[Haskell-beginners] Explicit specification of function types

Sterling Clover s.clover at gmail.com
Mon Mar 23 23:22:43 EDT 2009

I'd argue that this is good practice for beginners especially, but as  
you get to be more practiced, your mileage may vary. Certainly, if  
you're only writing first-order code, this is perhaps less useful.  
But the moment you begin to pass around higher-order functions with  
abandon, it becomes quite useful.

Say, for example, that I want to write a function to abstract a data- 
handling pattern I've noticed. I have a number of records I want to  
query. Each time, I first restrict them to those where a certain  
field is present. Then, I sort them by some arbitrary ordering.  
Finally, I return a list of records grouped by some key, as processed  
by some combining function. Now there's a bunch of steps there to  
think through, and I might not even have a good name for the function  
yet to express what it does, but I can write the type straight off  
the bat:

foo :: (Ord c) => (a -> Maybe b) -> (a -> a -> Ordering) -> (a -> c) - 
 > ([a] -> d) -> [d]

This at least begins to articulate the intent of this (admittedly,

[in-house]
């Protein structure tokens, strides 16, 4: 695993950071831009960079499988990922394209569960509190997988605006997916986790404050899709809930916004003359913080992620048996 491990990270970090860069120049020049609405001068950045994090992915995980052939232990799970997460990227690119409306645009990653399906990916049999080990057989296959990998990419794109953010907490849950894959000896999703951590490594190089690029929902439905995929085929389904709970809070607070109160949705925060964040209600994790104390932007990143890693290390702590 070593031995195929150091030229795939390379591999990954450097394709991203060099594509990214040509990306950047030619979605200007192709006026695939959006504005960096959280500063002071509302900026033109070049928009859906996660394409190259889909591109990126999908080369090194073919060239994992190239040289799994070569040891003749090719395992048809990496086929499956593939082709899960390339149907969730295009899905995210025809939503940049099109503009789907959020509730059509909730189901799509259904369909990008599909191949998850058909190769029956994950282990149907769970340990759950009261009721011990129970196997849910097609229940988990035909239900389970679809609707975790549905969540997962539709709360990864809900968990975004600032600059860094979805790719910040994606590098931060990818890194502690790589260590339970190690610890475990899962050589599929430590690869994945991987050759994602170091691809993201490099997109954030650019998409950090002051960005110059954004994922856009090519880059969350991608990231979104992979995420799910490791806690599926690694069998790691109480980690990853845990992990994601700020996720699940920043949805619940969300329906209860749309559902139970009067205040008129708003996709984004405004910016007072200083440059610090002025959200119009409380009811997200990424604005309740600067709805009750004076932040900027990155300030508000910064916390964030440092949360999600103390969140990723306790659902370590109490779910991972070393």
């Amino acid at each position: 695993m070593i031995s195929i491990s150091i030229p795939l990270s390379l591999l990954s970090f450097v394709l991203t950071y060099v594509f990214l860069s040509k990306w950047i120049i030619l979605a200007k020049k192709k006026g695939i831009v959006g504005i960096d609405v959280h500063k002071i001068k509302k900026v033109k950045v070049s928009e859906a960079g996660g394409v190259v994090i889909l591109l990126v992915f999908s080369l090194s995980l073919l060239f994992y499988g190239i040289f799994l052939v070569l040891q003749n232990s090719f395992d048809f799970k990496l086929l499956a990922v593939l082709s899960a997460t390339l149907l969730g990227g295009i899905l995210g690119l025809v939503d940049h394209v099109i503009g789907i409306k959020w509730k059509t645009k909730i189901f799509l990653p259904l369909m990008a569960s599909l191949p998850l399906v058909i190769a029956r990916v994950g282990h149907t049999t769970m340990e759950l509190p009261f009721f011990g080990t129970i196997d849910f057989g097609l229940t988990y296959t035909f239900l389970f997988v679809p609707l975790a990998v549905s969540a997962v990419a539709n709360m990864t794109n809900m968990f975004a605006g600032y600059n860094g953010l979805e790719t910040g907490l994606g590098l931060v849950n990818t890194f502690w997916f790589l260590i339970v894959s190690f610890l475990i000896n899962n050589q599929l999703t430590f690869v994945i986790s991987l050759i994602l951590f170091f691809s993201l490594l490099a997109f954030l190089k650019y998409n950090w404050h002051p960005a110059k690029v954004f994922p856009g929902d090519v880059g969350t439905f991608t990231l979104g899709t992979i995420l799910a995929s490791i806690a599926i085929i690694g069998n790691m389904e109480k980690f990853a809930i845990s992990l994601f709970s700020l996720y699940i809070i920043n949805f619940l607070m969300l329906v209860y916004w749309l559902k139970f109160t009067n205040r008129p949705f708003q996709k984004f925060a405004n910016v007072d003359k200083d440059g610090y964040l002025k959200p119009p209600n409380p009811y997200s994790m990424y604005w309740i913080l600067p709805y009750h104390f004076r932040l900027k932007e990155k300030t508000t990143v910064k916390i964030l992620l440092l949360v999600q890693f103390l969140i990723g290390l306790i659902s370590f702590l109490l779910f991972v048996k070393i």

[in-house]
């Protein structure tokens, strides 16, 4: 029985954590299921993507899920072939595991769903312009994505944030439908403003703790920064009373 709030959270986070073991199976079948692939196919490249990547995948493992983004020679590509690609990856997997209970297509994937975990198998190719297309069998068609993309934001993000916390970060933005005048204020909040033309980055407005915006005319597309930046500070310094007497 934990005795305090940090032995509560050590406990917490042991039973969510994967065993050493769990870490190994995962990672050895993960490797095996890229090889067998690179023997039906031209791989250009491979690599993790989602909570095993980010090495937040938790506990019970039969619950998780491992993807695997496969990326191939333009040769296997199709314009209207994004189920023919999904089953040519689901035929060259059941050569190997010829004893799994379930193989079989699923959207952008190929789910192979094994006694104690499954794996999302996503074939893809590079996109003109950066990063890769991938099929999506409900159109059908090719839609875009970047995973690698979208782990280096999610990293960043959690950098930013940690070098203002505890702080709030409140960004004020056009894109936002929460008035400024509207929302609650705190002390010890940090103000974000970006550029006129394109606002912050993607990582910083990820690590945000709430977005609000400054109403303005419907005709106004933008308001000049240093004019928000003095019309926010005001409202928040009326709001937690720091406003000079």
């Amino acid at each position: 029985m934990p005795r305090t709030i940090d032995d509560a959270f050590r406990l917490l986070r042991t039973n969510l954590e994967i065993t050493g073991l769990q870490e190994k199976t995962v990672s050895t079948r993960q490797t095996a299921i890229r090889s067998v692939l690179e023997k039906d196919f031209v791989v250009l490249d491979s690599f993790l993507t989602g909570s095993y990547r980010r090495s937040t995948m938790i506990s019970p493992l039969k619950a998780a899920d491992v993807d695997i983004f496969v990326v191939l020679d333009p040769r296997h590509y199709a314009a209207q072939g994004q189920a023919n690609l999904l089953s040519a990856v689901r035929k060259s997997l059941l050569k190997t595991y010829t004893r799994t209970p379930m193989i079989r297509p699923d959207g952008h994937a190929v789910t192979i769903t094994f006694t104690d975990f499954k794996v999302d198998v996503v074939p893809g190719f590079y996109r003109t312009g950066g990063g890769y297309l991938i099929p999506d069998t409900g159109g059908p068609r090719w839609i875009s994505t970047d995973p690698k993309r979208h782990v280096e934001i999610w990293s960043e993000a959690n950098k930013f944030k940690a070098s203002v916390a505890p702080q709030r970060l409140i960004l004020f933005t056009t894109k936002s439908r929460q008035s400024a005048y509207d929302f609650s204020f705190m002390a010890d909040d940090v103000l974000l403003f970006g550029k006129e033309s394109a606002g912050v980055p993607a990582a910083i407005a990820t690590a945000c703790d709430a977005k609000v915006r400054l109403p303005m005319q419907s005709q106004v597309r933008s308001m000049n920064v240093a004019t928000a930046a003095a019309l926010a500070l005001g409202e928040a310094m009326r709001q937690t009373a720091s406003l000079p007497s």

made up, but not actually all that made-up) function, and for me at  
least, helps me to think about what to write next.

Another way to think about this is sometimes you know the type of the  
function you want simply from context: say that you have some list of  
data, and you know you want to express a foldr over it. You may not  
know where to begin with the function that you want to foldr, but you  
do know, at least, that it needs to be of type a -> a -> b, and if  
you figure out what the a is and what the b is, you're much closer to  
being able to write the function itself.

Another advantage of this is that, once you've specified a correct  
type signature, then rather than having a function that produces  
something totally off the wall, but which you only realize elsewhere  
in the program, you'll get a nice helpful type error right at the  
point where you did something weird.


On Mar 23, 2009, at 10:02 PM, Zachary Turner wrote:

> Everything I've read has said that it's generally considered good  
> practice to specify the full type of a function before the  
> definition.  Why is this?  It almost seems to go against the  
> principles of type inference.  Why let the compiler infer types if  
> you're just going to tell it what types to use for everything?  Ok  
> well, not really for everything, you don't typically specify types  
> for local bindings, but still why the inconsistency?  I have a  
> little experience with ML and F# and there you're encouraged to - 
> not- specify types explicitly, and let the compiler infer them for  
> you.  In fact, it seems like it would be fairly common where you  
> specify a type that is -less- general than the type that the  
> compiler would infer for you, because the most general type might  
> involve a combination of type classes used in various ways, and it  
> may not always be obvious to the programmer how to specify it  
> correctly.
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